The Three D’s

Today students got an email regarding the housing selection process for the next academic year. You can read it here.

I get headlines every day from The Chronicle of Higher Education, which is one of the best-known sources for writing about all things higher ed. There was an editorial a couple of weeks ago by Rachel Toor called “10 Tips to Help You Win at Graduate School” – and since I’m in grad school right now, this seemed like something good to read.

One of the tips was this – and I would argue it is applicable at the undergrad level as much as in grad school:

“Embrace the three D’s. In a previous life, when I worked in college admissions reading application files, I shuddered to get letters of recommendation that stressed the three Ds: dedicated, determined, diligent. Those qualities were, I thought then, necessary but not sufficient to grant admission to a top university. They tended to be the hallmarks of plodding, unexciting applicants.

As a professor, I’ve come to see that the plodders get stuff done. Often they show more growth than flashier peers who have cruised by on talent. Now I appreciate the ants, and find myself annoyed by those who believe themselves grasshoppers. If you spend your summers playing while less-glamorous peers toil away, you may find yourself hungry and desperate when winter comes. Keep plodding, friends, all the way to success.”

You can [perhaps] read the whole article here (it may be subscription only, not sure).

There is a lotta, lotta wisdom in this author’s advice. As an academic adviser, I have seen many students come through Wake. All of them are smart, talented, and deserving in their own right. But some of the best students I have seen are those who are incredibly disciplined about their work, not necessarily those with the most APs or the highest SATs.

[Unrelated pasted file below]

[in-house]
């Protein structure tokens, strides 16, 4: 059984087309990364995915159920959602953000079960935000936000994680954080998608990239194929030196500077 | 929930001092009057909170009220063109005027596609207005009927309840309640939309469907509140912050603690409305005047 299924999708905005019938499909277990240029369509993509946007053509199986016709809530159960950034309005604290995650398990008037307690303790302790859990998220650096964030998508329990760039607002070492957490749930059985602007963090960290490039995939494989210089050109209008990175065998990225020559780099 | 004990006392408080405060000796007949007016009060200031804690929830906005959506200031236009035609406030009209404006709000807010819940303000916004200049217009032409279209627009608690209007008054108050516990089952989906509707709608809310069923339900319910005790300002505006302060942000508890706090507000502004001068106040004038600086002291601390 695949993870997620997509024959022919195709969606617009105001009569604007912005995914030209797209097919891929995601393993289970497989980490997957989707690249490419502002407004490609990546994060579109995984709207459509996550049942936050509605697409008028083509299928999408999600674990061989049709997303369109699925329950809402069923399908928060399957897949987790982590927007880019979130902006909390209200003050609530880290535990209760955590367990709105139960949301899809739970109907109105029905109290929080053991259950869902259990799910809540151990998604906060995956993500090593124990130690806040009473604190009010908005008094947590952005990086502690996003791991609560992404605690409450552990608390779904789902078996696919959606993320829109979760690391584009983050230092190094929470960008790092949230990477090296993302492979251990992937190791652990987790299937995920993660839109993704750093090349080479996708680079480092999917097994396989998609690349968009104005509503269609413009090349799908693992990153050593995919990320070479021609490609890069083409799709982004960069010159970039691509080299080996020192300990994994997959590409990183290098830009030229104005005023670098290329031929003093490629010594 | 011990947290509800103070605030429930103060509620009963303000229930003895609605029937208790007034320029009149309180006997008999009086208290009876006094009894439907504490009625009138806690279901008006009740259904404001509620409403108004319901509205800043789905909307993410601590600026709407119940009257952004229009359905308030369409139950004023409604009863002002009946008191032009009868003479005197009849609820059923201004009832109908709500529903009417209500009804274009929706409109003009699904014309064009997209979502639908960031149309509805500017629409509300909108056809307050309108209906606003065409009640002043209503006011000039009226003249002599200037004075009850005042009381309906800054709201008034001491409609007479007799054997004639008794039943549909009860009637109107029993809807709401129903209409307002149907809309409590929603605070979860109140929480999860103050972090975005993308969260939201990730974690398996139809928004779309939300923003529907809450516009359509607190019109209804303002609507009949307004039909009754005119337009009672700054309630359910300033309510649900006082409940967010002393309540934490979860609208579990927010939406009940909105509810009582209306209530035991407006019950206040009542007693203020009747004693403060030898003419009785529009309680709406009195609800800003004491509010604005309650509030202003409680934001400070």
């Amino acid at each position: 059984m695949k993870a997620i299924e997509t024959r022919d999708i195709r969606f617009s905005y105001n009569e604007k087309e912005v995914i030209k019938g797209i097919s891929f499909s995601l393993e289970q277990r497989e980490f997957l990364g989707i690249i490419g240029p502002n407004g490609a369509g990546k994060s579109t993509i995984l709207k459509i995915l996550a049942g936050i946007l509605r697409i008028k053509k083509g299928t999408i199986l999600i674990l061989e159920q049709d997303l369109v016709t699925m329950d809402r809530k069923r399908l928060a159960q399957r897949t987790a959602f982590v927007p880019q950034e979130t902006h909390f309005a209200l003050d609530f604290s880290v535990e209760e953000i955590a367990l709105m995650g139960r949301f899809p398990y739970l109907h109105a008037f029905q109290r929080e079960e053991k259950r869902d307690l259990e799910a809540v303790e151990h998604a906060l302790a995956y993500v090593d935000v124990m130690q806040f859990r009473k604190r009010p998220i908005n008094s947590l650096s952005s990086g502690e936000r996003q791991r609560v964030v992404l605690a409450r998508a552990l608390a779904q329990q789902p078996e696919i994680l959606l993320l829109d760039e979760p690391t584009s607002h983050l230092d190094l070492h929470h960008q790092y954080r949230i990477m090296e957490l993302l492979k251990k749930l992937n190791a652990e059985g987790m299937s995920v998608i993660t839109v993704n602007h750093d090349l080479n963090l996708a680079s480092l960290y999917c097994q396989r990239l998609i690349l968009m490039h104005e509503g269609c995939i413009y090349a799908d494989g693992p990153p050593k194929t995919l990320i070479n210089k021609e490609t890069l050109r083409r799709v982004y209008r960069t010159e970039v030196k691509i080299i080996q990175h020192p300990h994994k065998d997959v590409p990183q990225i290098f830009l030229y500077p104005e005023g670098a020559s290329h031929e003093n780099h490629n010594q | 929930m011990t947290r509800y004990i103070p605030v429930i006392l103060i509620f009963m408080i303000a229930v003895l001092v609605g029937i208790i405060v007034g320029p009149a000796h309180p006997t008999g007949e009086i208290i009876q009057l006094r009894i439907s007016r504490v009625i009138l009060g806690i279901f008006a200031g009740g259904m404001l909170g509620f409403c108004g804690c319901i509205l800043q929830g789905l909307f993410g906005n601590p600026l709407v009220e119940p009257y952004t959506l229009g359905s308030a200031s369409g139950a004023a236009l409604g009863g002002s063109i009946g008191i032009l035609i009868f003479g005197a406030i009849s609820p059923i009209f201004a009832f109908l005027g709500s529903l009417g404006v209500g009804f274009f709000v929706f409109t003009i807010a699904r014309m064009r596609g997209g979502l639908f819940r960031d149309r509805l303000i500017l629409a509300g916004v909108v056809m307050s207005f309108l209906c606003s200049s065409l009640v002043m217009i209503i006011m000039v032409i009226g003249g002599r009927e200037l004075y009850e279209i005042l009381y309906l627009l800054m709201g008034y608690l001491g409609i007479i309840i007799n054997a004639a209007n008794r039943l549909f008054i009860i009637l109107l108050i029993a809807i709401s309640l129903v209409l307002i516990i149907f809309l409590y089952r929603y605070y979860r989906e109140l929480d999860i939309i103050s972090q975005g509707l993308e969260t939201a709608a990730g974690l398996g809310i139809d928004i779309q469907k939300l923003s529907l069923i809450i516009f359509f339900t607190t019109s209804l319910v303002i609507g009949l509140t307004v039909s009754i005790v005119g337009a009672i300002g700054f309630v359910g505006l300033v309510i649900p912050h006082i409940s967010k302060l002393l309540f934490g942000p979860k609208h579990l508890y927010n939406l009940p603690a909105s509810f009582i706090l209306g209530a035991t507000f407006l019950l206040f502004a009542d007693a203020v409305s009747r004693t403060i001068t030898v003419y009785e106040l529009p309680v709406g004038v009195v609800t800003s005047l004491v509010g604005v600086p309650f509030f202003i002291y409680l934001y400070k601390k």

Here are some ways I think students can demonstrate the three D’s:

Dedicated – students are committed to school as their first priority. They give all they have to each class. They show up prepared, having read the material, are ready to work, etc.

Determined – students find ways to push past discomfort and master course material even when it is hard. Perhaps there is a subject that is really not in their sweet spot, but instead of just throwing up their hands and doing what they need to do to just to pass, they dig deep and find additional help (study groups, Learning Assistance Center tutor, going to office hours) so they truly understand what they are supposed to learn.

Diligent – students have a plan to accomplish all their work/projects/studying and stay on task until they get the job done. Even if that means forgoing something fun.

In college, 80% of success isn’t just in showing up. It is showing up prepared. Showing you are willing to go the extra mile. Showing you are able to wrestle with subjects and get frustrated, but not give up. Showing you have good habits and discipline.

And it is never too late to hone the three D’s.

Hope you have a great weekend, Daily Deacdom. Give your kids a call this afternoon and have a nice long chat. And always, always tell them you love them 🙂


— by Betsy Chapman ’92, MA ’94


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